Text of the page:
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Hoffmann, R. A wiki for the life sciences where authorship matters. Nature Genetics (2008)

Somatostatin receptor-mediated arachidonic acid mobilization: evidence for partial agonism of synthetic peptides.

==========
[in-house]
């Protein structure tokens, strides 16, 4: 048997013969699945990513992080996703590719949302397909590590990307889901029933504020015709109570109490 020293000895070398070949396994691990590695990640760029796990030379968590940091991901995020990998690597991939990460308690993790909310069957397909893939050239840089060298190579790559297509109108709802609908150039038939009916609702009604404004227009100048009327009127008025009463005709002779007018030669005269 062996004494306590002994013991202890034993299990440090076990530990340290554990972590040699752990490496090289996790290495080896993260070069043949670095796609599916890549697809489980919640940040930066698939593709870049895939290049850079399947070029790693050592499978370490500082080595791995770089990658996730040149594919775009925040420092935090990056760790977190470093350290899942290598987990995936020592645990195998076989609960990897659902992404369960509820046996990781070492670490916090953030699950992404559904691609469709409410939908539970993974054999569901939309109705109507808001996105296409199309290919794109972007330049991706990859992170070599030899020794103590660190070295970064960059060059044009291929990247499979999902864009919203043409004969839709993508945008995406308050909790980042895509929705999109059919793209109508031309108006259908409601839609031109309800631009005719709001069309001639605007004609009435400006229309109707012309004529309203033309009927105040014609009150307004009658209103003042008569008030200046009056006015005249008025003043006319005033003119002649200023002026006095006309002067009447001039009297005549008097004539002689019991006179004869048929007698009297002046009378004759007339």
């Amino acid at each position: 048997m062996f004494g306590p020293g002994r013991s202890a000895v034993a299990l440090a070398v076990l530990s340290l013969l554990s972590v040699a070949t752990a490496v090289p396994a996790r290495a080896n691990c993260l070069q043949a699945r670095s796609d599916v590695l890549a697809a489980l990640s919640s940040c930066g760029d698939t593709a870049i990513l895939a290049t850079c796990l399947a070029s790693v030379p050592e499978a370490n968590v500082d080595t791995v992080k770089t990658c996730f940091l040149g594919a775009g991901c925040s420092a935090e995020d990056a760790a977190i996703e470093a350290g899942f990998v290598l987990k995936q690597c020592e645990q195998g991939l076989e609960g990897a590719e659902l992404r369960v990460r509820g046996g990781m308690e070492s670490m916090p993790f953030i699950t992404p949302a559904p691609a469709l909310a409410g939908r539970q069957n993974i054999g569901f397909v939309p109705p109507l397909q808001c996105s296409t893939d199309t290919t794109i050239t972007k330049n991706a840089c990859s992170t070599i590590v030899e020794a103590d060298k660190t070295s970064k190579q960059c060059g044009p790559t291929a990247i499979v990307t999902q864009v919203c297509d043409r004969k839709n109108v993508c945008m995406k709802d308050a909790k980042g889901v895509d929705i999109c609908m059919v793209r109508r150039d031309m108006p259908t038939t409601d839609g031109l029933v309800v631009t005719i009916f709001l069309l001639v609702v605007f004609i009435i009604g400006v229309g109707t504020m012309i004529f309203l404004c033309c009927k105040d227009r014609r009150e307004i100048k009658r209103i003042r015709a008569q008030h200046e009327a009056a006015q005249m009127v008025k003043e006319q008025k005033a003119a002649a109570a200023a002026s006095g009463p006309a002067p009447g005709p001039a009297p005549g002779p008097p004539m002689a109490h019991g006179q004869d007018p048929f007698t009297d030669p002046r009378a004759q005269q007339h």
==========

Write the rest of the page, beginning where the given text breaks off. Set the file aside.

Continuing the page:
1. Somatostatin and the stable octapeptide analogues, octreotide and angiopeptin, were examined for their ability to stimulate the release of tritium from [(3)H]-arachidonic acid pre-loaded CHO-K1 cells expressing human recombinant sst(2), sst(3) or sst(5) receptors. 2. Somatostatin stimulated tritium release (pEC(50)) through the sst(2) (7.8+/-0.1) and sst(5) (7.3+/-0.2), but not the sst(3) receptor. Octreotide behaved as a full (sst(2) receptor) or partial agonist (sst(5) receptor), whereas angiopeptin behaved as a weak partial agonist at both receptor types. 3. Maximum responses to somatostatin through both receptor types were significantly reduced by pertussis toxin, whereas pEC(50) estimates were unaffected. 4. Inhibition of MEK1 or Src, but not PKA, PI 3-kinases or tyrosine kinases, by reportedly selective inhibitors reduced sst(2)-mediated responses by somatostatin, but not angiopeptin. A selective inhibitor of PKC (Ro-31-8220) reduced both somatostatin and angiopeptin responses. 5. These data provide further evidence for partial agonist activity of synthetic peptides of somatostatin. Furthermore, the somatostatin receptor signalling mechanisms which mediate arachidonic acid mobilization appear to be multiple and complex.[1]


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